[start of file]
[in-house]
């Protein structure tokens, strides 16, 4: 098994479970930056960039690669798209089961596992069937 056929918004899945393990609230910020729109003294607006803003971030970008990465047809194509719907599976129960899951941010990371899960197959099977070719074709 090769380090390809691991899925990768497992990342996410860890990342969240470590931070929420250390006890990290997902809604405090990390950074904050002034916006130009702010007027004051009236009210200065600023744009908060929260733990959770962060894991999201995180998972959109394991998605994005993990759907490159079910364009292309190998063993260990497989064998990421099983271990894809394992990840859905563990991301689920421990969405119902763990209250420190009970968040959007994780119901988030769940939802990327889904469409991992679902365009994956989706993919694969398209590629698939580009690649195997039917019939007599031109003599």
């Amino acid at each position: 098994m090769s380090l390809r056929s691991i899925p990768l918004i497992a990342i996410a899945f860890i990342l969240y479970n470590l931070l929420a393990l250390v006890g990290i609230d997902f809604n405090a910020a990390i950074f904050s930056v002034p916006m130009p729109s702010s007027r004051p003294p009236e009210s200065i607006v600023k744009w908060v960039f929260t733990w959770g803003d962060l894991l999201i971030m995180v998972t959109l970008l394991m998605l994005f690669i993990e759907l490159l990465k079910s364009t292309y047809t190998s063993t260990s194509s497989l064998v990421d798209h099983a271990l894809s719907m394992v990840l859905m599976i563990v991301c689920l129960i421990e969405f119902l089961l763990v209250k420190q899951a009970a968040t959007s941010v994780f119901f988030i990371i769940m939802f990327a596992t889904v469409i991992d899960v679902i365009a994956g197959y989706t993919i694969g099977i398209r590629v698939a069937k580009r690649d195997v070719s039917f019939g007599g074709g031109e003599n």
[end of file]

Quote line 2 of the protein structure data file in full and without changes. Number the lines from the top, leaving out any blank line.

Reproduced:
């Protein structure tokens, strides 16, 4: 098994479970930056960039690669798209089961596992069937 056929918004899945393990609230910020729109003294607006803003971030970008990465047809194509719907599976129960899951941010990371899960197959099977070719074709 090769380090390809691991899925990768497992990342996410860890990342969240470590931070929420250390006890990290997902809604405090990390950074904050002034916006130009702010007027004051009236009210200065600023744009908060929260733990959770962060894991999201995180998972959109394991998605994005993990759907490159079910364009292309190998063993260990497989064998990421099983271990894809394992990840859905563990991301689920421990969405119902763990209250420190009970968040959007994780119901988030769940939802990327889904469409991992679902365009994956989706993919694969398209590629698939580009690649195997039917019939007599031109003599």